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Australia World Cup Qiu Qiu Online 2018 Bid

 

 

Fresh from signing the Kyoto Protocol, warding off Japanese whalers in the Southern Ocean, saying sorry to the stolen generations and doing just about everything his predecessor, John Howard, failed to do in four terms in office, Australian prime minister Kevin Rudd has lent his bookish gravitas to an official bid for the 2018 FIFA World Cup.

 

World Cup trophy at FIFA HQ, Zurich, Switzerland

 

Rudd has been assiduously building his “sportsman” credentials of late, notably being pictured throwing the arm over in an impromptu cricket match at Parliament House in Canberra and then appearing alongside Football Federation Australia chairman Frank Lowy at last Sunday’s A-League grand final. Getting behind a World Cup bid is by far and away Rudd’s biggest play in sport so far, yet speculation is rife that privately the FFA knows it has no chance of nabbing The Big One in 2018 and is instead using the bid to make a Qiu Qiu Online solid impression for a tilt at 2022.

 

The fact of the matter is Australia, despite being talked up in some quarters as a possible stand-in host for South Africa 2010 should the Africans fail to get their act together, has a long way to go before it can hope to host an event of such magnitude.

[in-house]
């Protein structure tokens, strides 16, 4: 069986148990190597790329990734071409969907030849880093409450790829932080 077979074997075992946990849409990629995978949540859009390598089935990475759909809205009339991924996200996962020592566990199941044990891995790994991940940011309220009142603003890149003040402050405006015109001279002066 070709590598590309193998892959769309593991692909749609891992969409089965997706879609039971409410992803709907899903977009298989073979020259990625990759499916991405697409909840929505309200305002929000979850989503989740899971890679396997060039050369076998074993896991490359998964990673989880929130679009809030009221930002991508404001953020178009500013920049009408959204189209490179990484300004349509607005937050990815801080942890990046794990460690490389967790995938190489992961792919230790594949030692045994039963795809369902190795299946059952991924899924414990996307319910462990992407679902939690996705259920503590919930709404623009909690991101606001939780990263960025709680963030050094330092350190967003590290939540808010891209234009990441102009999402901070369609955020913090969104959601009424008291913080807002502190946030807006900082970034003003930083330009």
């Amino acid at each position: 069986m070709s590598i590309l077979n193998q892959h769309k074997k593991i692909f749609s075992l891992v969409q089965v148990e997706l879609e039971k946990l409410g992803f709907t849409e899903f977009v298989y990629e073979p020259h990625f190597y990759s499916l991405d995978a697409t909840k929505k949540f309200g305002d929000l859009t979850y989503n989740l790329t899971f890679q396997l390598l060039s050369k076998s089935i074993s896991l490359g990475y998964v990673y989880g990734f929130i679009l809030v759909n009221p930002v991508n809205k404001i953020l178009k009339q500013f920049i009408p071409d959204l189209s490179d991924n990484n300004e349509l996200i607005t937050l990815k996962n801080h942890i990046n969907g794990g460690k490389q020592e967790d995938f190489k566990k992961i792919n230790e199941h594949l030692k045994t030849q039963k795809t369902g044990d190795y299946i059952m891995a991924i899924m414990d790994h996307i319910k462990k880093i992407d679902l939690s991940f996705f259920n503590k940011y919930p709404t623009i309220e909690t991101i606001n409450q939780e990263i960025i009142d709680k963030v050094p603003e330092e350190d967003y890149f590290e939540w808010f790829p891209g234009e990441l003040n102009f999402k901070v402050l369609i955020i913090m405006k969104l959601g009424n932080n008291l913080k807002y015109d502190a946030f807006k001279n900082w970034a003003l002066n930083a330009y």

There are very few suitable football stadia currently built and operational, training facilities are thin on the ground (even now for the Socceroos) and, as anyone will tell you who has had the misfortune of braving its CityRail network, public transport in Australia’s biggest metropolis, Sydney, is appallingly bad. Any World Cup bid is going to require a massive injection of capital and a hell of a lot of groundwork. But with Labor governments installed in all Australian states, the prospects for cooperation are good.

 

Even the AFL, Australia’s biggest sport, has given the World Cup bid its support.

 

“We’re not sure of what it might mean for us yet, nobody’s spoken to us about that, so we’ll just wait and see if there are any proposed implications for us,” said AFL operations manager Adrian Anderson. Well, Adrian, Soccerphile can start by saying the AFL won’t know what hit it when the World Cup comes to town.

 

The locals’ knowledge of the event needs some improving, though. In announcing the news, a Sydney radio station declared Melbourne would even “share” the event with its northern cousin, oblivious to the fact that a World Cup is a multi-city event. This is not the Olympics, folks.

 

The biggest mitigating factor against a 2018 World Cup in Australia, of course, is the fact Europe will have not played host for 12 years, an eternity in football politics and about as realistic a prospect as Harold Holt emerging from his 41-year dip in the waters off Portsea.

 

The frontrunner at the present time appears to be England, with Portugal/Spain a close second. Sydney 2000 might have been the most successful Olympics ever, but when it comes to truly big football events the FIFA Congress in May and a likely Asian Cup in 2015 will have to suffice till 2022 rolls around.

 

 

 

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